The UN Security Council condemned Syria "in the strongest terms" over its deadly shelling of a border town in Turkey, but Prime Minister Recep Tayyip Erdogan said there were no plans to go to war.
Turkish artillery hit back at Syrian army positions on Wednesday night and again on Thursday, and the Turkish parliament gave its authorisation for further military action.
But on Friday, calm had returned to the border area and there were no further Turkish reprisals, monitors said, as Damascus apologised.
Turkey had demanded strong Security Council action after Syrian fire killed five of its nationals in the border town of Akcakale on Wednesday, including a mother and her three children.
After hours of haggling between Turkey's Western allies on the Security Council and longtime Syria backer Russia, the top UN body issued its statement, which although toughly worded was a rung down from a formal resolution.
"The members of the Security Council condemn in the strongest terms the shelling by the Syrian armed forces," the statement said.
The text also urged "restraint" and Guatemala's ambassador to the United Nations, the current council president, said this applied to both Syria and Turkey.
Nearly all of the strongly worded message, however, was aimed at Syria.
Saying the shelling "highlighted the grave impact the crisis in Syria has on the security of its neighbours and on regional peace," the council "demanded that such violations of international law stop immediately and are not repeated."
UN chief Ban Ki-moon urged "maximum restraint," warning of the risks for the entire region.
"The secretary general calls on all concerned to abandon the use of violence, exercise maximum restraint and exert all efforts to move toward a political solution," said his spokesman, Martin Nesirky.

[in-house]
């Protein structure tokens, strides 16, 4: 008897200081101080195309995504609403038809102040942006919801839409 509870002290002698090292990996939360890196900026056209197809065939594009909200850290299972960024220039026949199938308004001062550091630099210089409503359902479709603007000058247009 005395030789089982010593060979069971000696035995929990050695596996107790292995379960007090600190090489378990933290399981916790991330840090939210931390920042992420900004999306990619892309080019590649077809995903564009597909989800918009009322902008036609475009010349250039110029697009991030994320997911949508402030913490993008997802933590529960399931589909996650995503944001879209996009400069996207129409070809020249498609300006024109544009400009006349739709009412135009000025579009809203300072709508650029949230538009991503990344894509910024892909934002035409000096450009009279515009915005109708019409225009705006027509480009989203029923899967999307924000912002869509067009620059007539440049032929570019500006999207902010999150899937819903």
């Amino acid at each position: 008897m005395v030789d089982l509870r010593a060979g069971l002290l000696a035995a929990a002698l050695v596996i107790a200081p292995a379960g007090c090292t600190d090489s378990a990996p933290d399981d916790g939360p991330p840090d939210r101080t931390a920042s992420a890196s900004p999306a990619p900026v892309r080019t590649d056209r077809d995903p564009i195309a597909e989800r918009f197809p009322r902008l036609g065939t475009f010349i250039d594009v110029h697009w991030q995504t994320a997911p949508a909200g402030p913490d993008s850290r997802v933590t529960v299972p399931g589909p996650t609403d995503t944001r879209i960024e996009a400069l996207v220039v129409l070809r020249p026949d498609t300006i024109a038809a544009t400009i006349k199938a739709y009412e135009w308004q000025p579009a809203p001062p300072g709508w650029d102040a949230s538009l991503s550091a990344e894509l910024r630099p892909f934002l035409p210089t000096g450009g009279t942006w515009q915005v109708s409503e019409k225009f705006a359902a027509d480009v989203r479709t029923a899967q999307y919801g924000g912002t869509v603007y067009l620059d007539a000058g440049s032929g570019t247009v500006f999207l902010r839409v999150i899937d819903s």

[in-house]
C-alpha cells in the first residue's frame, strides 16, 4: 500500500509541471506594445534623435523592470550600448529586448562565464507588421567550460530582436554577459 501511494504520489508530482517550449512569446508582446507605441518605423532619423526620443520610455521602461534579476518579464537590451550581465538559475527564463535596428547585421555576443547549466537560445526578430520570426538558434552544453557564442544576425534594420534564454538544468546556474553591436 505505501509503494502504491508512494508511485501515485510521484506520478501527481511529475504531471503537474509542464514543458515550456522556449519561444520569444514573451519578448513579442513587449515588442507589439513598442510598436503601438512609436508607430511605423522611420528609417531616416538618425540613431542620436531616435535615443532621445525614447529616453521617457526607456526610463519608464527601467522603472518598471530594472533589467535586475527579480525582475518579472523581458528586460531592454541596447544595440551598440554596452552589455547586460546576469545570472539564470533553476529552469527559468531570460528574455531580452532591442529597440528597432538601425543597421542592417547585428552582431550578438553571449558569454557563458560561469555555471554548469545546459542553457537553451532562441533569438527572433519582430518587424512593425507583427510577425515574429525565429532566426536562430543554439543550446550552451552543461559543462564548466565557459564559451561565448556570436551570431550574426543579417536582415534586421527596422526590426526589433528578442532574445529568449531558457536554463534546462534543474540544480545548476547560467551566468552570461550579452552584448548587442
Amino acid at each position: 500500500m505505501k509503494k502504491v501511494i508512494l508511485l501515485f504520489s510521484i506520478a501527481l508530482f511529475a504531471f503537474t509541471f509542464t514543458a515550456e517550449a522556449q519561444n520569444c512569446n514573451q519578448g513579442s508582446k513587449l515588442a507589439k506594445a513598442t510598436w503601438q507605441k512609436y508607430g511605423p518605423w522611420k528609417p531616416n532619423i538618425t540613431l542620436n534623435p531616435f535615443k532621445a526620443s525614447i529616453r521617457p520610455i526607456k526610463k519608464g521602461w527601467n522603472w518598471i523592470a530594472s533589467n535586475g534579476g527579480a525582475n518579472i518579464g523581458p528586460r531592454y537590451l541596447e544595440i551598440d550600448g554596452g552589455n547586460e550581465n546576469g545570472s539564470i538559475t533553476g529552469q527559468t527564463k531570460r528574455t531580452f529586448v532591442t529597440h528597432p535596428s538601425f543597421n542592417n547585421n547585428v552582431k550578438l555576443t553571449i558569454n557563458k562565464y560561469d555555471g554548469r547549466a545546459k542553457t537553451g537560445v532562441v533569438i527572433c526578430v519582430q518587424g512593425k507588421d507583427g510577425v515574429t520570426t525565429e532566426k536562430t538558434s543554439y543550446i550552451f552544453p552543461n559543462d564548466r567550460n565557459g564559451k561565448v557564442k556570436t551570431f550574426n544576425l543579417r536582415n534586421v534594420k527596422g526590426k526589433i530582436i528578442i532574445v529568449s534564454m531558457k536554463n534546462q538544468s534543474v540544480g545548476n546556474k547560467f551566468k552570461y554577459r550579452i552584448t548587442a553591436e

Wednesday's incident marked the first time that Turkish civilians have been killed by Syrian fire since the start of an uprising in Syria against President Bashar al-Assad in March 2011.
Turkey retaliated by counter-shelling Syrian positions. Reports spoke of several Syrian soldiers killed, but the Syrian ambassador to the United Nations said two soldiers were only wounded.
The Turkish premier said that the authorisation given by parliament for further military action was not a mandate for war but said that his nation's borders and citizens would be defended.
"No country should dare test our determination on that," he said.
In Istanbul, around 1,000 mostly left-wing peace protesters chanted slogans against the government for the mandate, which they branded a tool for "an imperialist war".
The border region between Turkey and northern Syria was quiet on Friday, the Syrian Observatory for Human Rights reported, citing activists on the ground.
"There is nothing going on at the border now," Observatory director Rami Abdel Rahman told AFP by telephone.
In Washington, US State Department spokeswoman Victoria Nuland said the Turkish retaliatory fire had been an "appropriate" and "proportional" response.
However, Russia, which accuses the West of fuelling the conflict by helping rebels trying to oust Assad's regime, said the Syrian shelling had been "a tragic accident."
Turkish officials said Syria had apologised but Russian Foreign Minister Sergei Lavrov said it was "vital that Damascus states this officially."
Syria's ambassador to the United Nations said Damascus was not seeking an escalation in tensions with Turkey or other countries.
"The Syrian government has a key interest in maintaining good neighbourly relations with Turkey," ambassador Bashar Jaafari told reporters.
"In case of border incidents between any two neighbouring countries, governments should act wisely, rationally and reasonably."
But he called on the Turkish government to cooperate with Syria on controls to "prevent armed groups from infiltrating through this border" to stage attacks in Syria.
Syria has been pushing for a matching Security Council statement condemning a series of car bombs claimed by a jihadist group that killed almost 50 people in government-controlled areas in the heart of Aleppo on Wednesday.
Talks on a Russian draft were expected to take place later on Friday.
Inside Syria, a total of 170 people were killed in violence on Thursday -- 74 civilians, 48 rebels and 48 soldiers, the Syrian Observatory said.
Outside Damascus, clashes between the army and rebels left at least 21 members of Syria's elite Republican Guards unit dead, the Britain-based watchdog said.
In all, more than 31,000 people have been killed since the revolt against Assad's regime began nearly 19 months ago, according to the Observatory's figures.